Be With You

A son tries to get his father back from the retirement home after he realizes how important his father is to him and his family.

Creative team

Writer: Tian Wang
Director: Evan Yifan Ning
Producer: Sophia Sun

Filmmaker’s statement

I first came up with the idea when I was chatting with a screenwriter who has been living in Toronto for more than 10 years. He knew many stories about immigrants in North America, especially how different generations shared different cultures.

He told a story about a 70-year-old Chinese man who immigrated to Canada and moved into his son’s house. His son married a western woman. One day, the old man helped wash glasses but didn’t wipe them clean. He left fingerprints and water drops. This made his daughter-in-law upset. After that, the old man was always worried about it. So every time he finished washing dishes, he had to stand in the sunlight and carefully wipe them clean. This made his son guilty.

According to Chinese traditional culture, children should take care of their parents when they get older. They always take parents into their house, and look after them. This is called ‘yanglao.’ This inspired me to write a story about the conflicts between western and Chinese cultures.

Toronto is a city for old people, [and] there are a large amount of Chinese people living here. Thus ‘yanglao’ has become a hot topic.

Many Chinese people immigrate to this city and settle here. They buy large houses, get married and have their own children. And then they take their parents into their home, with the hope of taking care of their lives. If you ask a Chinese person how to define the word ‘home,’ they’ll say home is a house where [both] old people and children live.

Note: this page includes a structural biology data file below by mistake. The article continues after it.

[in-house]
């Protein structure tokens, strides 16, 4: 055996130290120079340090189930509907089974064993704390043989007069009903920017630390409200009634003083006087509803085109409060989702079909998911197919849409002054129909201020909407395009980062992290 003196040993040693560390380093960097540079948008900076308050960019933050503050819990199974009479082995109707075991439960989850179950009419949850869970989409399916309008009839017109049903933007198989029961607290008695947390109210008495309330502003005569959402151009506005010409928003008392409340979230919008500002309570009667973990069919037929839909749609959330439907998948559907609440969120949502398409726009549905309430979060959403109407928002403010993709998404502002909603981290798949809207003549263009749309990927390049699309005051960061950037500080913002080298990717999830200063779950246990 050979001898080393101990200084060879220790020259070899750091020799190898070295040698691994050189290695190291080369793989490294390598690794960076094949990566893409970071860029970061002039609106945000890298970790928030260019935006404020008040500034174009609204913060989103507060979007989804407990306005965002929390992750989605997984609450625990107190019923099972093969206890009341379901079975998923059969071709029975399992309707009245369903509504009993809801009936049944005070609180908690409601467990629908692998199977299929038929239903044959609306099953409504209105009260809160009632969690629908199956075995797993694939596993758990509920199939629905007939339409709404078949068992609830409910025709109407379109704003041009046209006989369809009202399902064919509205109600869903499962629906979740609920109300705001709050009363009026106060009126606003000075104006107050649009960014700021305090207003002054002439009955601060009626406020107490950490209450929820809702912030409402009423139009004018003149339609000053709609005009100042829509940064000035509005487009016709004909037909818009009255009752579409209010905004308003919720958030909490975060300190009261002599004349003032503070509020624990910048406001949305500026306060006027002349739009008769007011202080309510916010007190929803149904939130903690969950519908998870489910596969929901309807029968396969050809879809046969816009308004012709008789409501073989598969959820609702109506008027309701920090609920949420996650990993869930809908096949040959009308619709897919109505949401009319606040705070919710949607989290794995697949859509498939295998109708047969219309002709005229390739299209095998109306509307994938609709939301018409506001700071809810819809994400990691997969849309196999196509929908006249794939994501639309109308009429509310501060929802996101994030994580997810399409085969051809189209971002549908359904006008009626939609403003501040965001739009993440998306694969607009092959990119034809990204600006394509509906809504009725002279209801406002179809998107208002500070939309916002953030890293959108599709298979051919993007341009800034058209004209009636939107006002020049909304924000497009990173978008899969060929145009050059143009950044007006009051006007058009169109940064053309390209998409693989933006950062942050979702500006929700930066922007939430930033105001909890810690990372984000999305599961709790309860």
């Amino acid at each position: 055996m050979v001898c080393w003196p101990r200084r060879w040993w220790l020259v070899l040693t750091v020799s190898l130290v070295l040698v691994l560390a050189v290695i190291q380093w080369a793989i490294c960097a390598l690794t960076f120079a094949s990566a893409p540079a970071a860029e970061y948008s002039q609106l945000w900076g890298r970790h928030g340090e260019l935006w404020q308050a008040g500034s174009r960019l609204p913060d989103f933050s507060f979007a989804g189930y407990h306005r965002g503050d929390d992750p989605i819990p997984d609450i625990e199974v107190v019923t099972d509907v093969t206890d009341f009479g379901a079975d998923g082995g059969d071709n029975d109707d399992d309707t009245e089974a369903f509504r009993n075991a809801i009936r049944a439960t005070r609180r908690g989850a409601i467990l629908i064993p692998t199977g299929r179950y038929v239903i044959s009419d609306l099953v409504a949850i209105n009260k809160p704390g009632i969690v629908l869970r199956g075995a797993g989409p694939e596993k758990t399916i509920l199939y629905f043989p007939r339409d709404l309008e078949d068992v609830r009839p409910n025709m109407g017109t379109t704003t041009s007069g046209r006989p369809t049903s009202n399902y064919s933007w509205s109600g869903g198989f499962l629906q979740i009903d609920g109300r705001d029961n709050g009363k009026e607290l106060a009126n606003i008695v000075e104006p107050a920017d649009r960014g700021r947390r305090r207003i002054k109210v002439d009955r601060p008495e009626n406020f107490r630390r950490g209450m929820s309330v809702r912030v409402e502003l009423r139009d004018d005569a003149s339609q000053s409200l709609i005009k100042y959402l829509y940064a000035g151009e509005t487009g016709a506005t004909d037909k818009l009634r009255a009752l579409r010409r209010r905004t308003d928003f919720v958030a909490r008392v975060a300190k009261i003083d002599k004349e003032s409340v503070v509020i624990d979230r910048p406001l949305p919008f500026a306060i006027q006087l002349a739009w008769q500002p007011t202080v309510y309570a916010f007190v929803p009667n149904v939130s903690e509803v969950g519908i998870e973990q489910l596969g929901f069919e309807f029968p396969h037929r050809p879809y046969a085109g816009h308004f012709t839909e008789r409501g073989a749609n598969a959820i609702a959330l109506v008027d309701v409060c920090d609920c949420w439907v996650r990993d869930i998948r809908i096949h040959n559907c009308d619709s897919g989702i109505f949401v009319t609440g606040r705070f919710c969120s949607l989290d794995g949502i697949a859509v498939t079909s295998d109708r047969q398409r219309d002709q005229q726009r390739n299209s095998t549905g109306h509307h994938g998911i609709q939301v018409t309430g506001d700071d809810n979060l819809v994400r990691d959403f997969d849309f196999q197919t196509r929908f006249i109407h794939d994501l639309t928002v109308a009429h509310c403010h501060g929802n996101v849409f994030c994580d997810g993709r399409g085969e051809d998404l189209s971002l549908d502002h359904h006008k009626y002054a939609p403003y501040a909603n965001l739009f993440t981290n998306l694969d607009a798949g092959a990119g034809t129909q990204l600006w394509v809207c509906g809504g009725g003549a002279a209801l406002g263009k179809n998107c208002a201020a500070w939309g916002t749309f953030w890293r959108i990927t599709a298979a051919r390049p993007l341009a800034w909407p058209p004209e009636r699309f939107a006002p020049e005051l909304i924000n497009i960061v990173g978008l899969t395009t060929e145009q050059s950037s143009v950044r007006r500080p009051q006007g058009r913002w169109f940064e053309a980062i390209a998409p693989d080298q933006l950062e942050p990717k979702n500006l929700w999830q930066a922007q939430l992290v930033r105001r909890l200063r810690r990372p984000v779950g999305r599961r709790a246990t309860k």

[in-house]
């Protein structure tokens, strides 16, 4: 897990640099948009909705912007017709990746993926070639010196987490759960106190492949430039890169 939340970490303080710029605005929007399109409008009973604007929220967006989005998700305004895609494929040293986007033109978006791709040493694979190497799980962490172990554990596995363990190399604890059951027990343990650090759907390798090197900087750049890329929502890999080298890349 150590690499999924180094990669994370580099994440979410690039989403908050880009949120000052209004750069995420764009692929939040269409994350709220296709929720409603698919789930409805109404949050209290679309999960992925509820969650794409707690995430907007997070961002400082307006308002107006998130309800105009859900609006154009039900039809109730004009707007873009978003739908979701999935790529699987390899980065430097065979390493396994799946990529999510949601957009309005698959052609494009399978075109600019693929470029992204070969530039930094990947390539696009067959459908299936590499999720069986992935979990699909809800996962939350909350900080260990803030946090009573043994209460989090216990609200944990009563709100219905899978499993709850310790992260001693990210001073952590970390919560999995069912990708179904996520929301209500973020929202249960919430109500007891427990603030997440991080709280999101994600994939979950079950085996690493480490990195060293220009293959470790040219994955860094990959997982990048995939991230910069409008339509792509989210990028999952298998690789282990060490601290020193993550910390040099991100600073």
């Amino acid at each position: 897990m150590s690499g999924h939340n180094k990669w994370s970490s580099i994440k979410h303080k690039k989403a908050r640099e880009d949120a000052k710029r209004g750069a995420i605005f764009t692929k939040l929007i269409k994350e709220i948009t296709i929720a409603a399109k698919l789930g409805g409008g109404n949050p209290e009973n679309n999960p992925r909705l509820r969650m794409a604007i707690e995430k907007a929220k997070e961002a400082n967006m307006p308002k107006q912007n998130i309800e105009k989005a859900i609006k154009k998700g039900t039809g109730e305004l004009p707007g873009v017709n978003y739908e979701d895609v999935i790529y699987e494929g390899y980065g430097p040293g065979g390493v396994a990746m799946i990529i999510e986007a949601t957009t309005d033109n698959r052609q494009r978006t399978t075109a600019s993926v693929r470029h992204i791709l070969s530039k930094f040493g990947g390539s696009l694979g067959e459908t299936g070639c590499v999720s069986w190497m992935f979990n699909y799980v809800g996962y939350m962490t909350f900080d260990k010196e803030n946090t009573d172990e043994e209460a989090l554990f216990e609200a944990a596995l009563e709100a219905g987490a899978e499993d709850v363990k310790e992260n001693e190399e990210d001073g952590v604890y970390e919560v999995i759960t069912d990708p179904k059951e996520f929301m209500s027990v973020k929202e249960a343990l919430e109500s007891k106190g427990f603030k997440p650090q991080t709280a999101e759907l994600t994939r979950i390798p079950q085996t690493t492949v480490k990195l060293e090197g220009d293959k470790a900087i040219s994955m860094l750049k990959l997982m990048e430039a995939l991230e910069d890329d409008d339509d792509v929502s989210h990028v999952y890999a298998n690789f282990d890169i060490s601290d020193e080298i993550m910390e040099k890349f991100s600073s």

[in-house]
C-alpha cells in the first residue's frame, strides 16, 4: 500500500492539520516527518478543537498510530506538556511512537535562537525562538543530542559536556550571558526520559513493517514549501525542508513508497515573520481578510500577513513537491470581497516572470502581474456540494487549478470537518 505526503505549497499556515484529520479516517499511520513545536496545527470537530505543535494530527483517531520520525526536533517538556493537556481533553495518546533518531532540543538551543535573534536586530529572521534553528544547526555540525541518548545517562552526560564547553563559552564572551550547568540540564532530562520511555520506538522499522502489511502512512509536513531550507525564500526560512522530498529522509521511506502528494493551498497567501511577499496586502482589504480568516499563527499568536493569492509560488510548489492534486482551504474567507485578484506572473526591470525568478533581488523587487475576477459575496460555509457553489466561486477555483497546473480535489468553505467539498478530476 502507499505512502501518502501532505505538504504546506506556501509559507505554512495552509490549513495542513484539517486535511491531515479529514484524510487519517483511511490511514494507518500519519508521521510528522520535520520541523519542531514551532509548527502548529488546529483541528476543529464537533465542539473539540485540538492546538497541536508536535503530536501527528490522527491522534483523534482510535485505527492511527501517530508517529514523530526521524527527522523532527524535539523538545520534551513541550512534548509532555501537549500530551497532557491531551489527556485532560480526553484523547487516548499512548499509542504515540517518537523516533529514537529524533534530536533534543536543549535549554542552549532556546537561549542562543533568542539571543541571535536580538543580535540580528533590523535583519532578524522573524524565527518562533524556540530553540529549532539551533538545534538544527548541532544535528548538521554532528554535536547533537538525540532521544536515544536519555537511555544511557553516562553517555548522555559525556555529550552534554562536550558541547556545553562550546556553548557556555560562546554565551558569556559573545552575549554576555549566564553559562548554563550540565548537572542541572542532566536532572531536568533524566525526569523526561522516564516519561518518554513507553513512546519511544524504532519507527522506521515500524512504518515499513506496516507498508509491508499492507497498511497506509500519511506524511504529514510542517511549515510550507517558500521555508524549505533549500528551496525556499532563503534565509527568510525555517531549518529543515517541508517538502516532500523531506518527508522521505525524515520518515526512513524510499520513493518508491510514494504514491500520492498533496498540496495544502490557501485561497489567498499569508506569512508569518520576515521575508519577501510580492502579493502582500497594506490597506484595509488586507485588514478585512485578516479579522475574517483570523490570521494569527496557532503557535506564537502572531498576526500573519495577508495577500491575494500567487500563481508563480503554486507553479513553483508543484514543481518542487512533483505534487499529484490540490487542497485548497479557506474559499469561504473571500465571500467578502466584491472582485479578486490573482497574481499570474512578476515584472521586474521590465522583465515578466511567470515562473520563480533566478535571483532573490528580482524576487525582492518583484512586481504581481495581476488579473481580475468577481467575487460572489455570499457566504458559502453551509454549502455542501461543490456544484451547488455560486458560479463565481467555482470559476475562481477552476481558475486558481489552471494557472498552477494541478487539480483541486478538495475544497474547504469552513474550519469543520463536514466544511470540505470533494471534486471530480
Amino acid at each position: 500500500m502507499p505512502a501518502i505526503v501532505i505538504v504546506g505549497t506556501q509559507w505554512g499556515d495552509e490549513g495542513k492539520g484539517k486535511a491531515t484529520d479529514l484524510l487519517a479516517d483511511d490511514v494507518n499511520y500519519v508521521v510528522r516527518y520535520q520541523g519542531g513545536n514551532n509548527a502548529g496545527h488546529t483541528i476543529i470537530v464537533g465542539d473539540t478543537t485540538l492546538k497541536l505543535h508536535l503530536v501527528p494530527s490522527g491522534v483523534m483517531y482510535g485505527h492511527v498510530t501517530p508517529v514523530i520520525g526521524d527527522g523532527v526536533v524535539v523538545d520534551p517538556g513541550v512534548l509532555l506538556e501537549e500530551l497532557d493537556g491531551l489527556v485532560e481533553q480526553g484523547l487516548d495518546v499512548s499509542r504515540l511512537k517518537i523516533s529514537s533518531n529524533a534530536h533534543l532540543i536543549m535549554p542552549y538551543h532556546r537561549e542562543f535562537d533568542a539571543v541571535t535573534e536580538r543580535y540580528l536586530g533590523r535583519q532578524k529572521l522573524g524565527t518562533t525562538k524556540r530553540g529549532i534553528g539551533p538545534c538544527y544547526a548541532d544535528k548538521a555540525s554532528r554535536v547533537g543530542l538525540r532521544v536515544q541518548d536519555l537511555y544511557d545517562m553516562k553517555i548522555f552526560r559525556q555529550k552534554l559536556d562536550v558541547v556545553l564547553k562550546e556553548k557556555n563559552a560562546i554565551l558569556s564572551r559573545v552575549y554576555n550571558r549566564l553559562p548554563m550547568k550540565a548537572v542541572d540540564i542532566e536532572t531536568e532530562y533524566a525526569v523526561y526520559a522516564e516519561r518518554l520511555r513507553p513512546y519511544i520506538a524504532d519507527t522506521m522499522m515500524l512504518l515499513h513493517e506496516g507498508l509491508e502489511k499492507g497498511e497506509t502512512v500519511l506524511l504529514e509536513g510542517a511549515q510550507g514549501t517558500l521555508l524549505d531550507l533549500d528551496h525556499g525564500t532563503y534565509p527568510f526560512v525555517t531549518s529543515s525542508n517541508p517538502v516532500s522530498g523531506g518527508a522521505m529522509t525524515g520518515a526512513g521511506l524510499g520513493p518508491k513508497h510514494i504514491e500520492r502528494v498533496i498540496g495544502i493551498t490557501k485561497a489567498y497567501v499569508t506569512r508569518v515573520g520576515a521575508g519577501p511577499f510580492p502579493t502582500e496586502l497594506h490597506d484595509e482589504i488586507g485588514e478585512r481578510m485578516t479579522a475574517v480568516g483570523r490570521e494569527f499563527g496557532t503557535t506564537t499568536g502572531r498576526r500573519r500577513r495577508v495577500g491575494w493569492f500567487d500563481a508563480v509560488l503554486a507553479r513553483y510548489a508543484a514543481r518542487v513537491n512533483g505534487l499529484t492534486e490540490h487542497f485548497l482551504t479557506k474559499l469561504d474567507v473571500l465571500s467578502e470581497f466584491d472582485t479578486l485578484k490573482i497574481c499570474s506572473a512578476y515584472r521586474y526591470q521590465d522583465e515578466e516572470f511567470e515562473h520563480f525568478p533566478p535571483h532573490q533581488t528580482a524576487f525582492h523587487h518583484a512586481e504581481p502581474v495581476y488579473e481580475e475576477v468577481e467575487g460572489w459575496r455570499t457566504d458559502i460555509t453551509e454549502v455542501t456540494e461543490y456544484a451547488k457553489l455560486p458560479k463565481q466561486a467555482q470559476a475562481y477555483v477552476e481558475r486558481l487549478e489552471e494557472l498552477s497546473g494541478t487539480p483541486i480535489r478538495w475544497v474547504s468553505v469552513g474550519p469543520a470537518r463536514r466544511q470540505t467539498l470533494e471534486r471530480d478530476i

In contrast, people in the west live in a totally different way. When children get older, they move out. When parents get older, they move into a retirement home. But for Chinese people, this is considered hugely disrespectful towards parents.

And this is even more prominent in a transnational marriage. How should they treat parents? Should they send parents to a retirement home or take care of them themselves? This is how the film starts.

Due to language barriers and cultural differences, the Chinese father and his daughter-in-law have a lot of conflicts when living in the same house. The daughter is so stressed that she suggests sending the father to a retirement home.

In the film, the son plays a very important role. He is the bridge connecting the western and Chinese cultures. His ignorance deepens the misunderstanding between his father and his wife.

The film is not to answer the question of whether people should send their parents to retirement homes or not, but aims to appeal to the audience and have them reflect and consider whether they pay enough attention to the older generation.

It’s natural that immigrated parents will be uncomfortable living in a strange place. They are so vulnerable, they not only need material help but also emotional care.

About Evan Yifan Ning

Evan Yifan Ning

Evan Yifan Ning is a filmmaker and CSC associate member. He started his career as a filmmaker in 2008 after he moved to Toronto.

As a photographer and cinematographer, Evan’s work focuses on conflicted people and human rights. His first short film, The Choice, follows a policeman who has been ordered to suppress religious people as he struggles between obeying the order and morality.

He is currently working on another film inspired by the true events of organ harvesting in China.

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